Concomitant Use of Clopidogrel and Proton-pump Inhibitor

A Reality Check

Subhash Banerjee; Ahmad Zankar; Rick Weideman; Bertis Little; Emmanouil S Brilakis


Interv Cardiol. 2013;5(2):121-125. 

In This Article

Abstract and Introduction


There are emerging reports supporting the fact that proton-pump inhibitors competitively inhibit the metabolism of clopidogrel to its active metabolite and diminish its clinical efficacy, especially in patients on long-term dual antiplatelet therapy. In this article, we examine the current evidence and provide interpretation of the results along with practical recommendations for healthcare providers.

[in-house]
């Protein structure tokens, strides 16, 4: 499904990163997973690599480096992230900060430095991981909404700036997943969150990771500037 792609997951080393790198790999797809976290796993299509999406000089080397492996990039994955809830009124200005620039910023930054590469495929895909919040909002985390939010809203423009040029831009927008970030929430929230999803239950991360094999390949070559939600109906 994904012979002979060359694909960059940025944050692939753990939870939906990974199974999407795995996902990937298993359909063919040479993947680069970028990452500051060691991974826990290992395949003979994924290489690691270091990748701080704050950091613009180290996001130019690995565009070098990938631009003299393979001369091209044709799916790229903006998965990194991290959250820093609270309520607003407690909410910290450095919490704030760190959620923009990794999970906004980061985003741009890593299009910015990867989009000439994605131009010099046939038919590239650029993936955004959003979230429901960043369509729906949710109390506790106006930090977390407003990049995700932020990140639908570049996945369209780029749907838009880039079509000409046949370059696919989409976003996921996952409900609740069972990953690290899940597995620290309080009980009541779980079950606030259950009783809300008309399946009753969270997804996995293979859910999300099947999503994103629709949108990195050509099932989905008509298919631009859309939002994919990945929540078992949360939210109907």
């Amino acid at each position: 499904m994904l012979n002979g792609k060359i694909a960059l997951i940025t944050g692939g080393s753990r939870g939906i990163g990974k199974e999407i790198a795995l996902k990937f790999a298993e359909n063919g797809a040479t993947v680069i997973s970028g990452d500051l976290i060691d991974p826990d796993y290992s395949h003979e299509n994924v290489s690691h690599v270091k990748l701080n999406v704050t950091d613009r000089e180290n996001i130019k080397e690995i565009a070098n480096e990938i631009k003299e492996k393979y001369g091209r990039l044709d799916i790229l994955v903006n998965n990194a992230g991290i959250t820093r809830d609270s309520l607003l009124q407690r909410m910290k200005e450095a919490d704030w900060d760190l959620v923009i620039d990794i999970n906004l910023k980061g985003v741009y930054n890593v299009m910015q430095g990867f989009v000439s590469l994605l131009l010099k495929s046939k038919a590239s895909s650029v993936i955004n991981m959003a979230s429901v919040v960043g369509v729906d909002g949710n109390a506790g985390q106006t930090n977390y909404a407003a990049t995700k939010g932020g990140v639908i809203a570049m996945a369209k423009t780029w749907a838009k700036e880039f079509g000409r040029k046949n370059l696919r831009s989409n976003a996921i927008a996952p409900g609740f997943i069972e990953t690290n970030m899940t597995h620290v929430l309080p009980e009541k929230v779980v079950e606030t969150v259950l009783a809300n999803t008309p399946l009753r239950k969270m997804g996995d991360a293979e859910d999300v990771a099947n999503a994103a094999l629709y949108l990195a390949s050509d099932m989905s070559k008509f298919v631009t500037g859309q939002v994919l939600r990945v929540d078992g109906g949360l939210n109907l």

Consensus guidelines from the American College of Gastroenterology, the American College of Cardiology and the American Heart Association endorse the use of proton-pump inhibitor(s) (PPI) in patients judged to be at higher risk for gastrointestinal (GI) ulceration and related complications.[1] This recommendation is largely based on an observational study reporting PPI cotherapy to be beneficial in reducing the risk of upper GI bleed in patients on clopidogrel monotherapy.[2] This effect is possibly due to inhibition of the gastric parietal cell proton pump and suppression of gastric acid production by PPI, especially in aspirin-treated patients.[3–5] This recommendation has in turn fuelled widespread empiric use of PPIs, especially omeprazole in patients on dual antiplatelet therapy (DAPT) with aspirin and clopidogrel.[5,6]